Damien Flood’s paintings stem from an interest in early writings on philosophy, theology, alchemy and the natural sciences. He uses these as starting points to explore the mutability of reality and language. The paintings he creates balance somewhere between landscape and figuration. They are psychological portraits and maps to different worlds. Flood is interested in creating a duality in his imagery, exploring how one image can contain multiple meanings and readings. Most recently Flood has begun making cermic works in the form of figures and vases. They expand on his interest in how we see and read the world, sometimes in a more direct and humourous way.
A primary concern in Flood’s paintings is how we see and read the world around us. Using a gestural and intuitive line, he creates images that relay his experience of the places he visits and the people he meets. The influences in Flood’s paintings are wide, ranging from collecting oral histories of small coastal towns to research trips to deserts in Dubai and Sharjah. During these periods of research he leaves himself open to the experiences that present themselves, allowing one meeting to lead to another.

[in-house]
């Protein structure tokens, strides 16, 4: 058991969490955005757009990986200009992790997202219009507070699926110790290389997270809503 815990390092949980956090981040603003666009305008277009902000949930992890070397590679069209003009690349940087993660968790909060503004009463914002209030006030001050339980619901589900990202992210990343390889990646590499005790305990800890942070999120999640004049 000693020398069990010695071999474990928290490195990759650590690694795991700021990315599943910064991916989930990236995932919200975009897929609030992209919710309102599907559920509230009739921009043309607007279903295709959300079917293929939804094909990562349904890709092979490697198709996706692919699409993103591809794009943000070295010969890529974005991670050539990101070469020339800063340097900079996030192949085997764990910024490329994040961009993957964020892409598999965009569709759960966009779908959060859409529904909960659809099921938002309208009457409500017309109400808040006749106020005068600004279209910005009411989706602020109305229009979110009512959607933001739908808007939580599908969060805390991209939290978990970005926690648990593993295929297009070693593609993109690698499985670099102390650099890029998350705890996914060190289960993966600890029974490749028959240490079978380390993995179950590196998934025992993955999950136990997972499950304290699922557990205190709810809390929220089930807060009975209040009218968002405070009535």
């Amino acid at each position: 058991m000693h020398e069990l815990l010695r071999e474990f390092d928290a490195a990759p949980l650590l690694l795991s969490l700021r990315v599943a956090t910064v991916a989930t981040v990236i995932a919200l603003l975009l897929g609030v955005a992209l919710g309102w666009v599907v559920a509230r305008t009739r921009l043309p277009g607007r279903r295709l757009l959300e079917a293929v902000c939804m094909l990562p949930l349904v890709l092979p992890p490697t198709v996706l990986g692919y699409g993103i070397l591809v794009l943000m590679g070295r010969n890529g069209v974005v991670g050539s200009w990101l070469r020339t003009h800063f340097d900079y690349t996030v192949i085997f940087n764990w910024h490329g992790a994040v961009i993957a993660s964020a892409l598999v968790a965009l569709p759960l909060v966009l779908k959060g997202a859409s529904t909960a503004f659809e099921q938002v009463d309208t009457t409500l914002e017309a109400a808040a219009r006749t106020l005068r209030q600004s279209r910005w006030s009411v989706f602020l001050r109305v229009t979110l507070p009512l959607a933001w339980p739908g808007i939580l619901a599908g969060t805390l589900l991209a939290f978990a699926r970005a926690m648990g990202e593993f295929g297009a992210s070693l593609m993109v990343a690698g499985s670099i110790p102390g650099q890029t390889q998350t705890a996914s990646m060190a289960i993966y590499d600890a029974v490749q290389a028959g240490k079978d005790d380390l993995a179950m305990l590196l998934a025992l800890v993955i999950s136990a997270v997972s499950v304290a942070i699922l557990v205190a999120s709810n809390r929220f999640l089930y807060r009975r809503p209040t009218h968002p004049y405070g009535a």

The people and cultures Flood encounters are only tentatively documented through drawing and audio recordings. In the studio an almost archaeological process occurs, intuitively painting and allowing different themes and motifs to arrive naturally on the canvas. The titles of each work, usually a one word title, act as a guide for the viewer. They can be read as a key to his thinking behind the work, and the research that brought him there. The titles themselves can often have dual meanings, opening up the reading of the work even further.
Flood’s paintings create a re-imaging of the world by merging the stories, experiences and memories through the medium of paint. Puzzles, mysteries and questions are presented, through a mixing of different languages and view points, to create a place for meditative reflection. The images Flood produces mix the universal and the personal, the grand and the absurd. They try to communicate something that escapes written word; something that is experienced and felt.
In the words of the artist:
“Tilt juxtaposes the new ceramic work against a series of new paintings. The ceramics sit upon handmade brass, cement, and steel stands, evoking delicate and industrial aesthetics. The cracking white Grinners stare dead-eyed into the space presenting their 22-carat gold teeth in a humorous grin, celebrating, and embracing our inevitable ending. They evoke notions of long-lost Aztec artefacts and simultaneously limited-edition collectables from a local comic shop. Alongside these sit a series of Crying Men on their concrete plinths, bathed in flaking gold lamenting the futility of desire. They speak of our need to collect and own and its failing connection to being remembered.”